Pierre Cardin helped define modernity in the 1960s and beyond

The Beatles smiling for an early group portrait in 1963, their pixie handsomeness perfectly framed by four snappy collarless jackets. US first lady, Jackie Kennedy, unimpeachably elegant in a boxy scarlet wool day-suit on a visit to Canada in 1962. Marisa Berenson in a groovy sunset-hued kaftan, gazing through matchstick lashes at the lens of Irving Penn for a 1967 cover of Vogue.

The Beatles pose in Pierre Cardin collarless jackets in 1963. (Clockwise from left) George Harrison, Paul McCartney, John Lennon, Ringo Starr.
The Beatles pose in Pierre Cardin collarless jackets in 1963. (Clockwise from left) George Harrison, Paul McCartney, John Lennon, Ringo Starr.

Pierre Cardin – who has died at the age of 98 – along with Mary Quant and André Courrèges, was the costume designer for 1960s popular culture. His space-age aesthetic chimed with the values of the decade. Abstract geometric shapes, futuristic high-shine fabrics and daringly short hemlines symbolised a new generation who were leaving behind the tropes of pastel-toned, corsetted femininity and embracing an impishly sleek new version of chic.

Cardin’s designs own their place in fashion history not for their technique or construction, but for their mood and spirit. His patent leather go-go boots and two-tone A-line minidresses are masterpieces of light-hearted science fiction, radiating a distinctly 1960s innocent confidence in the future as a benign and groovy place.

“Every dress is an adventure in ideas,” he told Vogue in 1964. According to Matthew Yokobosky, curator of a recent retrospective of the designer’s work at the Brooklyn Museum, Cardin’s love of space started as a child, when he would look up at the stars and think “that’s what evening dresses should look like.”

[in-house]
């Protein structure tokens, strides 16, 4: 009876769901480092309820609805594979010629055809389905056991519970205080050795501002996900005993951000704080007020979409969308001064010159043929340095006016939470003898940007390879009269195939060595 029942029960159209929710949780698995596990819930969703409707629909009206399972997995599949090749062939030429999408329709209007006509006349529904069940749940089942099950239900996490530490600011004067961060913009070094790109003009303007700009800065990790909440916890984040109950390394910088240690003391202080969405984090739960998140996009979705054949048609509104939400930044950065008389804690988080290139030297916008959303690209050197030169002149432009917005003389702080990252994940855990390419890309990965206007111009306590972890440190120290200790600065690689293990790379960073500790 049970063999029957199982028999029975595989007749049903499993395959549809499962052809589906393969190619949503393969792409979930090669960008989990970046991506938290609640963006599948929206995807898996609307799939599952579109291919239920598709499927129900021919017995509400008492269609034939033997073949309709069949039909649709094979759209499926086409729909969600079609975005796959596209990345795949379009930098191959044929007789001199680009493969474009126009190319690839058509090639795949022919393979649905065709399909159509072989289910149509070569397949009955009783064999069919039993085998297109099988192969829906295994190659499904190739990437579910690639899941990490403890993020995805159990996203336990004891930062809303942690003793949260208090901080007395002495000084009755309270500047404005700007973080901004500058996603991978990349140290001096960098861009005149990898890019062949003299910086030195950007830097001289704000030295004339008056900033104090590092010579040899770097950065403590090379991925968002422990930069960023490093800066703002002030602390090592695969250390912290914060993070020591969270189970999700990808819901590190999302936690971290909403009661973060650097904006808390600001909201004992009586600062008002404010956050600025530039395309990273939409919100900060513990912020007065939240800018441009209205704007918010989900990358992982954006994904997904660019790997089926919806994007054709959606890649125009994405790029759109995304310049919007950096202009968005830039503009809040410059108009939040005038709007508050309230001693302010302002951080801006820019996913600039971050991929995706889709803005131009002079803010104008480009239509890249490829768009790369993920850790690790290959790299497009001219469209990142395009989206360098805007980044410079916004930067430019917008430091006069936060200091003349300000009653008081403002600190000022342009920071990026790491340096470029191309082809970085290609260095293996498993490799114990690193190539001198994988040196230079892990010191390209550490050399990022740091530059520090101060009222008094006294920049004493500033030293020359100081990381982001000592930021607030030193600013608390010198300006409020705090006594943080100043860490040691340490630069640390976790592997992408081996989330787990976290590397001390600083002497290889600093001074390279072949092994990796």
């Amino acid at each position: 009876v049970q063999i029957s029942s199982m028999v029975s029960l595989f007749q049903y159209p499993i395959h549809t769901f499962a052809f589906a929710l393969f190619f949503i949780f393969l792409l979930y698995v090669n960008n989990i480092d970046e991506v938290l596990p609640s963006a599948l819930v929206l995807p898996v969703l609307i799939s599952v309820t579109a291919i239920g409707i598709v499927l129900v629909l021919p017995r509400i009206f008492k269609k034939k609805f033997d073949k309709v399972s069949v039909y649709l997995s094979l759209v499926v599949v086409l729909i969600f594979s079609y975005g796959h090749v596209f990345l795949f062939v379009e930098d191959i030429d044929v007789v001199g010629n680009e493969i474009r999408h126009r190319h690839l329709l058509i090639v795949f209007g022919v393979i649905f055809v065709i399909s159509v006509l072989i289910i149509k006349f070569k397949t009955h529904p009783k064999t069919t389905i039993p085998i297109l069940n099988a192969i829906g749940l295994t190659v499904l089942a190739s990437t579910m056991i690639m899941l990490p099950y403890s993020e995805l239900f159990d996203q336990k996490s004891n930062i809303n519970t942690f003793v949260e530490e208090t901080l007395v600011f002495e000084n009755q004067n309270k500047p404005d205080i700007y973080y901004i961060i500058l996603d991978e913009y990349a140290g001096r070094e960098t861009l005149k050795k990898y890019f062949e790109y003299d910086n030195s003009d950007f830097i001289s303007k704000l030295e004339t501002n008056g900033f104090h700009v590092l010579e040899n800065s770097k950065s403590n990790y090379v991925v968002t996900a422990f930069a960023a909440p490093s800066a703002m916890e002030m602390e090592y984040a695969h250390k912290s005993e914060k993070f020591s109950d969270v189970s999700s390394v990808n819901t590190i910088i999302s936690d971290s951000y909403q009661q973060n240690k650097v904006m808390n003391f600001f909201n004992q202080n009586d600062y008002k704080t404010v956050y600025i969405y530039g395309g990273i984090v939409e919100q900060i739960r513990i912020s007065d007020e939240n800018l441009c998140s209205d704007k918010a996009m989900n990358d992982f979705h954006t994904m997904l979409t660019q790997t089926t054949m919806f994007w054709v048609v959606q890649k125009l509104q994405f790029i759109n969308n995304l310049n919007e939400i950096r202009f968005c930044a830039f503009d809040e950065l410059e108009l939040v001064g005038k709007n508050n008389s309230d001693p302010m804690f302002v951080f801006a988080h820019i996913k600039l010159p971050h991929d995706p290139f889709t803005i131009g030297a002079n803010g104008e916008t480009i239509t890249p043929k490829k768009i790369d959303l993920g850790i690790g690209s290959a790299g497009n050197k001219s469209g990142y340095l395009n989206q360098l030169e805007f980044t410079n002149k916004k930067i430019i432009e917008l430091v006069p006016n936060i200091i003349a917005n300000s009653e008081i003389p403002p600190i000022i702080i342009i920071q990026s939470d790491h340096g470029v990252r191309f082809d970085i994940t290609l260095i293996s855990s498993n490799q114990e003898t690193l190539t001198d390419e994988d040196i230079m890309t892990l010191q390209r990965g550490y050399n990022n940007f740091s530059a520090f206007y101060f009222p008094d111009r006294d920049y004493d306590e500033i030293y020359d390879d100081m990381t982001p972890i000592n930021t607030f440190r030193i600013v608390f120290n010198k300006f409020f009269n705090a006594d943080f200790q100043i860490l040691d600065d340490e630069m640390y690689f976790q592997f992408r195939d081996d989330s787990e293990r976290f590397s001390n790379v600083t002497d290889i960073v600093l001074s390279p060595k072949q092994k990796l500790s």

But Cardin’s was a meaningful modernity which ran deeper than his A-line pattern books. His passion for collarless necklines and geometric print was strongly influenced by an interest in Asian art and design with which he disrupted the predictable and insular tastes of Parisian elite.

Pierre Cardin design
A 1966 Pierre Cardin design. Photograph: David Graves/Rex/Shutterstock

He was an early pioneer of diversity on the catwalk, with his Japanese model muse Hiroko Matsumoto taking starring roles in his shows, an unusual sight in the early 1960s. Dionne Warwick, who wore a Pierre Cardin gown jagged with jet crystals for the cover of her 1964 album, told a recent documentary that “this diversity was quite refreshing … he decided it was OK to use Japanese models and people who looked like me, with brown skin.” In 1966 Cardin became the first designer to put a man on the catwalk.

The price paid for any designer lucky enough to become synonymous with a moment in time is that the name stays forever datestamped on a certain page in the fashion history books. Cardin’s vision of the future will forever be associated with the 1960s. But his appetite and enthusiasm for the new remained, through a career spanning seven decades. The avant-garde theatre he launched in the 1970s launched the career of Gerard Depardieu; in the 1980s, Roger Moore wore Pierre Cardin sunglasses as James Bond in For Your Eyes Only and Andy Warhol was on the guest list for his New York fashion shows.

Pierre Cardin with models in France in 2008.
Pierre Cardin with models in France in 2008. Photograph: Frederic Souloy/Gamma-Rapho/Getty Images

Supermodel Naomi Campbell, a longtime supporter of the designer, chose a vintage Pierre Cardin gown to a reception at Buckingham Palace in 2018. The designer and businessman who once said “my name is more important than myself” leaves a legacy aligned with the future.


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